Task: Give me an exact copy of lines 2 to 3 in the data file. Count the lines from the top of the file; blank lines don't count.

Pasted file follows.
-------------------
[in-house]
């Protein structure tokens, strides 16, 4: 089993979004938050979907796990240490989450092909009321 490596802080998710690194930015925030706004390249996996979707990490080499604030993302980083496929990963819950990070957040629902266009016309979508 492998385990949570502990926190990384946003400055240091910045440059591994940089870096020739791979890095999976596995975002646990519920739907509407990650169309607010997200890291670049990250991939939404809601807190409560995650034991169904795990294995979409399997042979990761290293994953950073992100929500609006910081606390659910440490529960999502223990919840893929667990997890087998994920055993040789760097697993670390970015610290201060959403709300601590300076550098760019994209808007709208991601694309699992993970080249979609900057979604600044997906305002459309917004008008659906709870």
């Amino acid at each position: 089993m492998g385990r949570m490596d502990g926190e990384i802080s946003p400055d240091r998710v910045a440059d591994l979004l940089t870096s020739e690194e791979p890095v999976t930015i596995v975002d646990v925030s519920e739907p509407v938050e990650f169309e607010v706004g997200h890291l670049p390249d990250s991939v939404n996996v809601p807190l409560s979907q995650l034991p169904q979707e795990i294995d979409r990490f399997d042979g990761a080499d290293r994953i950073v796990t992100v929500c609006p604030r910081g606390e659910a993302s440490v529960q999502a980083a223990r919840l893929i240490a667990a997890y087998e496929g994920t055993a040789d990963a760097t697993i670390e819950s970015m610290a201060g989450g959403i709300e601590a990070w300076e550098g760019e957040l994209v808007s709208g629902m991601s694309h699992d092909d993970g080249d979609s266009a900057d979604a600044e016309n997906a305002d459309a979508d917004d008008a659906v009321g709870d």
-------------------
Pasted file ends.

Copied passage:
């Protein structure tokens, strides 16, 4: 089993979004938050979907796990240490989450092909009321 490596802080998710690194930015925030706004390249996996979707990490080499604030993302980083496929990963819950990070957040629902266009016309979508 492998385990949570502990926190990384946003400055240091910045440059591994940089870096020739791979890095999976596995975002646990519920739907509407990650169309607010997200890291670049990250991939939404809601807190409560995650034991169904795990294995979409399997042979990761290293994953950073992100929500609006910081606390659910440490529960999502223990919840893929667990997890087998994920055993040789760097697993670390970015610290201060959403709300601590300076550098760019994209808007709208991601694309699992993970080249979609900057979604600044997906305002459309917004008008659906709870």
């Amino acid at each position: 089993m492998g385990r949570m490596d502990g926190e990384i802080s946003p400055d240091r998710v910045a440059d591994l979004l940089t870096s020739e690194e791979p890095v999976t930015i596995v975002d646990v925030s519920e739907p509407v938050e990650f169309e607010v706004g997200h890291l670049p390249d990250s991939v939404n996996v809601p807190l409560s979907q995650l034991p169904q979707e795990i294995d979409r990490f399997d042979g990761a080499d290293r994953i950073v796990t992100v929500c609006p604030r910081g606390e659910a993302s440490v529960q999502a980083a223990r919840l893929i240490a667990a997890y087998e496929g994920t055993a040789d990963a760097t697993i670390e819950s970015m610290a201060g989450g959403i709300e601590a990070w300076e550098g760019e957040l994209v808007s709208g629902m991601s694309h699992d092909d993970g080249d979609s266009a900057d979604a600044e016309n997906a305002d459309a979508d917004d008008a659906v009321g709870d």